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Dirigible balloons, usually known as airships, were first suggested in the late eighteenth century but not until the invention of the internal combustion engine a hundred years later were they able to achieve controlled and directed flight. Although based on different principles from aeroplanes, airships were very successful in the early twentieth century and were used extensively by both sides in the First World War. However, the speed of aeroplanes improved rapidly so that within a few years airships were too slow to provide a challenge. The use of hydrogen also proved to be an unacceptable risk and with the burning of the Hindenburg in 1937 all development of large passenger-carrying airships ceased. The United States, with its monopoly of the safe gas helium, has continued to build and use small blimps while new developments in technology and a belated recognition of the virtues of airships have allowed Britain to return to their manufacture, in which it now leads the world.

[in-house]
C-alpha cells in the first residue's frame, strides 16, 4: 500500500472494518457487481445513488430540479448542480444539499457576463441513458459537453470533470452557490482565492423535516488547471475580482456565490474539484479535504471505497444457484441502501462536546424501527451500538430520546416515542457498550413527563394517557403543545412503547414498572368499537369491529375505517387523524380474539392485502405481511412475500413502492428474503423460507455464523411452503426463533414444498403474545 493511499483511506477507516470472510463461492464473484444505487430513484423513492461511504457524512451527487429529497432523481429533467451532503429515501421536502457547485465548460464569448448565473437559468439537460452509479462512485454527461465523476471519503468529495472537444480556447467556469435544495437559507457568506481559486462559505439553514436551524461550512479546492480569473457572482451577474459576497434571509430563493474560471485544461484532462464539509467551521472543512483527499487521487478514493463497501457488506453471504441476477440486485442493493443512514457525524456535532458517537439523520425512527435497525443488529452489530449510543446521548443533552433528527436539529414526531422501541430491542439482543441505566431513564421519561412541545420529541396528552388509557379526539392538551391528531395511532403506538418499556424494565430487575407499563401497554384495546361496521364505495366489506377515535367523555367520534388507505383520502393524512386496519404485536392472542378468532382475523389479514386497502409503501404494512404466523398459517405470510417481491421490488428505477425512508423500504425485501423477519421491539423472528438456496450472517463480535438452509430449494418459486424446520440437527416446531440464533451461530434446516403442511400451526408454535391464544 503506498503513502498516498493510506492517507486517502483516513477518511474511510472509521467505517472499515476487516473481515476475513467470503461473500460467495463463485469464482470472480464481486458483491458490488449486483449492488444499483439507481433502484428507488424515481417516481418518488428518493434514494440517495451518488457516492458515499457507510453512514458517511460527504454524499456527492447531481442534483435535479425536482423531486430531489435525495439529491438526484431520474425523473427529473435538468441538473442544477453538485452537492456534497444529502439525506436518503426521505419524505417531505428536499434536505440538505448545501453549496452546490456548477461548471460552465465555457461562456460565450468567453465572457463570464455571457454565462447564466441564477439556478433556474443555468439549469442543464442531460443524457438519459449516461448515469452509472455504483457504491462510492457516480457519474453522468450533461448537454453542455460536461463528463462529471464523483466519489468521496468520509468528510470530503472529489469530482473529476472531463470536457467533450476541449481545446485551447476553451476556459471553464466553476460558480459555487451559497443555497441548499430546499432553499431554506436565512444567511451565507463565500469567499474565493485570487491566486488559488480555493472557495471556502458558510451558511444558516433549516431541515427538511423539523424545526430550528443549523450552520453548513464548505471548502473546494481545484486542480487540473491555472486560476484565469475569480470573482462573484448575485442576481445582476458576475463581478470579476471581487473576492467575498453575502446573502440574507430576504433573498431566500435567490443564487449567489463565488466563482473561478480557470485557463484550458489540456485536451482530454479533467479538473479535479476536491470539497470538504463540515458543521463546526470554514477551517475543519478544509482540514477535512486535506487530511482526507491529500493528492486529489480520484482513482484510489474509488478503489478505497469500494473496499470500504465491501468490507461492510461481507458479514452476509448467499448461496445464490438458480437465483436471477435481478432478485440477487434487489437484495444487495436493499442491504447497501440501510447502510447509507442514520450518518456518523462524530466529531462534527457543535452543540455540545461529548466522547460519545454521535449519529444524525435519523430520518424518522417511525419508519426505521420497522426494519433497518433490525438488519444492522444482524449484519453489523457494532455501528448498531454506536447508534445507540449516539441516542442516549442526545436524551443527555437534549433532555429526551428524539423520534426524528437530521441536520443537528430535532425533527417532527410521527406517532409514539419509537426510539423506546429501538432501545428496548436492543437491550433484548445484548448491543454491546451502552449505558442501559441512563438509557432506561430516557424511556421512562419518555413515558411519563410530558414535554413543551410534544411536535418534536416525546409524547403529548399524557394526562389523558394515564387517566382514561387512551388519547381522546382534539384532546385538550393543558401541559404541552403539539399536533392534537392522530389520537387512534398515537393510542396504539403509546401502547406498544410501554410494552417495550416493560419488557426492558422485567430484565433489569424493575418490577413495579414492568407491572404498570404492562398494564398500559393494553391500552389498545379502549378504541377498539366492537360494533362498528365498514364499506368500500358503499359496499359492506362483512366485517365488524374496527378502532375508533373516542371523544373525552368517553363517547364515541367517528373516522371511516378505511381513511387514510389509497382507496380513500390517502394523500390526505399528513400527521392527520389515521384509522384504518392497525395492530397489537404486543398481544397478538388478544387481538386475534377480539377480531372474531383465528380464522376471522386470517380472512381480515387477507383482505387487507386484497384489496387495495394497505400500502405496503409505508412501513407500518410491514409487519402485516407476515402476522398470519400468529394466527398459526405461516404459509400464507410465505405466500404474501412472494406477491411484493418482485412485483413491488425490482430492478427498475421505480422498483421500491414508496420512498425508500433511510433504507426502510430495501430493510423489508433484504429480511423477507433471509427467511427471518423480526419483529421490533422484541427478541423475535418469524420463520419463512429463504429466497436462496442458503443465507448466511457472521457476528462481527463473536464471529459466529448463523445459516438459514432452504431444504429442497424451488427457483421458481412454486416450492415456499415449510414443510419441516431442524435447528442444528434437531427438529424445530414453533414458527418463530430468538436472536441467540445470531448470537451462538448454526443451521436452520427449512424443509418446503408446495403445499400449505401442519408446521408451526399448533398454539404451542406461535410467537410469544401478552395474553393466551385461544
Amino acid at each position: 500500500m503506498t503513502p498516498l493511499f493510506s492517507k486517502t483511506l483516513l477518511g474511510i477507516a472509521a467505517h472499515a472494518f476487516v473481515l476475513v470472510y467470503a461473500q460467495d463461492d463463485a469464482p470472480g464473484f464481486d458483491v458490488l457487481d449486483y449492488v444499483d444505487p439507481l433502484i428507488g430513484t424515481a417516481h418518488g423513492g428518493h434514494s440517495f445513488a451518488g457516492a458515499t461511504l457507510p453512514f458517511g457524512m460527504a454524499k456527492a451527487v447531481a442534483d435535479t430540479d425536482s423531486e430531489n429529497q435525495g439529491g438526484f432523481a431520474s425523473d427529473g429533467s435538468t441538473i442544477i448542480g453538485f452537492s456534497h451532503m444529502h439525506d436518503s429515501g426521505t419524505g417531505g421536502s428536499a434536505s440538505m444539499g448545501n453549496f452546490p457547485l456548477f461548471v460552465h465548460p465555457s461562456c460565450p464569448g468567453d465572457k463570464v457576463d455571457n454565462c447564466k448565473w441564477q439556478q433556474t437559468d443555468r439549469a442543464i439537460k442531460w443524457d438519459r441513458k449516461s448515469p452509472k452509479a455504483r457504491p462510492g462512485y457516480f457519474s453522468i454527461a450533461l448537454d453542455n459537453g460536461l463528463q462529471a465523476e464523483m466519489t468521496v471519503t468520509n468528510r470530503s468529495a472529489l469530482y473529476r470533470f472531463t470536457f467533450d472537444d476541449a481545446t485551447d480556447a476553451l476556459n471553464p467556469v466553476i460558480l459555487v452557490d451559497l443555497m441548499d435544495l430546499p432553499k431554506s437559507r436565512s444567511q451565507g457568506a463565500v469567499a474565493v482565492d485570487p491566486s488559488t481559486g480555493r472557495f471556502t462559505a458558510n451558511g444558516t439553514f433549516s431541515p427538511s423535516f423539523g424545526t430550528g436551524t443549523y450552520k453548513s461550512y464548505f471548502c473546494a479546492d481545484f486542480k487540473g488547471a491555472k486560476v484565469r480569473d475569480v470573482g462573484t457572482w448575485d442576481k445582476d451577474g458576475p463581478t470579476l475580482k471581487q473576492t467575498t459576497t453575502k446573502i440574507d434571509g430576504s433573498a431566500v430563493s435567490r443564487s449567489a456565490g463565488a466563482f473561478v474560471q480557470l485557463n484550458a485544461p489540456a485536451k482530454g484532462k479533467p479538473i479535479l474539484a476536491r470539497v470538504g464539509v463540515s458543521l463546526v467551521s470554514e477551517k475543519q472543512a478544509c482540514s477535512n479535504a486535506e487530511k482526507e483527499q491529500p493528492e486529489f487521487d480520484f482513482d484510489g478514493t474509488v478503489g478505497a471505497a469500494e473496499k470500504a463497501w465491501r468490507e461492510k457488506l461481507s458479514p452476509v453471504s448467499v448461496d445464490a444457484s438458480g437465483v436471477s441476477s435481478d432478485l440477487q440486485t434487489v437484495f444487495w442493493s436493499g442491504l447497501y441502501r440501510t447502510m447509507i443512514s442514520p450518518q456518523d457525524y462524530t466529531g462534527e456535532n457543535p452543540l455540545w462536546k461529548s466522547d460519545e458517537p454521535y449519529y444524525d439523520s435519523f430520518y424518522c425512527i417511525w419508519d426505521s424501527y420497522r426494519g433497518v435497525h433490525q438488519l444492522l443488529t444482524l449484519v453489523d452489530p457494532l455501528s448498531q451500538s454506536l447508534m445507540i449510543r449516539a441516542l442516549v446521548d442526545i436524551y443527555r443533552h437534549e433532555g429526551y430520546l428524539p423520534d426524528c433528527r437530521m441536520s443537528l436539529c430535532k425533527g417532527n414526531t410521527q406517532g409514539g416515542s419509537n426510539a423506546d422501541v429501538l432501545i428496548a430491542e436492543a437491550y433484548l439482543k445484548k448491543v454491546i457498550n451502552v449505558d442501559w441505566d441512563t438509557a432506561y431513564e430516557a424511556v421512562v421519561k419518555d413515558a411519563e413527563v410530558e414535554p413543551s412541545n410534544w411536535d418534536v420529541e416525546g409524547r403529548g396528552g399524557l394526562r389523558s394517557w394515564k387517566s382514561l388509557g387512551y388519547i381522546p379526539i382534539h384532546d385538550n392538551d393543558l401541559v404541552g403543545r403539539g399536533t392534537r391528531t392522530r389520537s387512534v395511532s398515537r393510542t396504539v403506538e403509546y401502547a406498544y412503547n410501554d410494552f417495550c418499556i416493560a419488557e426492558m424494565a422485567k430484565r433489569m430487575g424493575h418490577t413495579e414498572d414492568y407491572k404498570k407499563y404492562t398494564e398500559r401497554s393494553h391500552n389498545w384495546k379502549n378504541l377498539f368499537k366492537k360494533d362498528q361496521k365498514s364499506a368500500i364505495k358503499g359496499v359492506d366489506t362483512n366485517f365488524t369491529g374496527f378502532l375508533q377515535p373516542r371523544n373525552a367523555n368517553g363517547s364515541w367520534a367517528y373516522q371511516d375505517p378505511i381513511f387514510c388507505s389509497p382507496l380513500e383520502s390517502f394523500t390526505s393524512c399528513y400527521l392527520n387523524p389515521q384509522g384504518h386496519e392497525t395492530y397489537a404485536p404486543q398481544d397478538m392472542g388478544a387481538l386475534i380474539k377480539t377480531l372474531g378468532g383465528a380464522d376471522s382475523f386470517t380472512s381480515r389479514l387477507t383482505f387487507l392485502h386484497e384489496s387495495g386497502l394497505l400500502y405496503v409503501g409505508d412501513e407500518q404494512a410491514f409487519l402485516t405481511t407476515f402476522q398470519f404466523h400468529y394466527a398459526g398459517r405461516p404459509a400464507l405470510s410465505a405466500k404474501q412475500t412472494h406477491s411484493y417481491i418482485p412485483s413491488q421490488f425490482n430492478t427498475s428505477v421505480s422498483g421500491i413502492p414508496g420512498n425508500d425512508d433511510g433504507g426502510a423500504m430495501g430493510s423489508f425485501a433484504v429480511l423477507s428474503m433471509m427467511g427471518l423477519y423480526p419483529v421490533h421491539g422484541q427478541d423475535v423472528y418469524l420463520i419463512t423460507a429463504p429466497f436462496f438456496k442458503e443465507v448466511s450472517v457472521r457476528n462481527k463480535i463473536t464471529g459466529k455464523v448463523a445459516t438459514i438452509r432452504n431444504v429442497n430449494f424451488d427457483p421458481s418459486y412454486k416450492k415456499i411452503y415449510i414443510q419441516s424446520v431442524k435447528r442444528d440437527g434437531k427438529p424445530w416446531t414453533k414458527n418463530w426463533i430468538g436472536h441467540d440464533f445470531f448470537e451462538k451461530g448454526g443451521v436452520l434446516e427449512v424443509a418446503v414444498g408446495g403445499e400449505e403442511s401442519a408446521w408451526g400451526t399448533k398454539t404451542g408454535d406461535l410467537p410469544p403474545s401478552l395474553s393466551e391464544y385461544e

Patrick Abbott has written The British Airship at War and Airship -The Story of the R34, and has contributed articles to various journals, mostly on aeronautical history.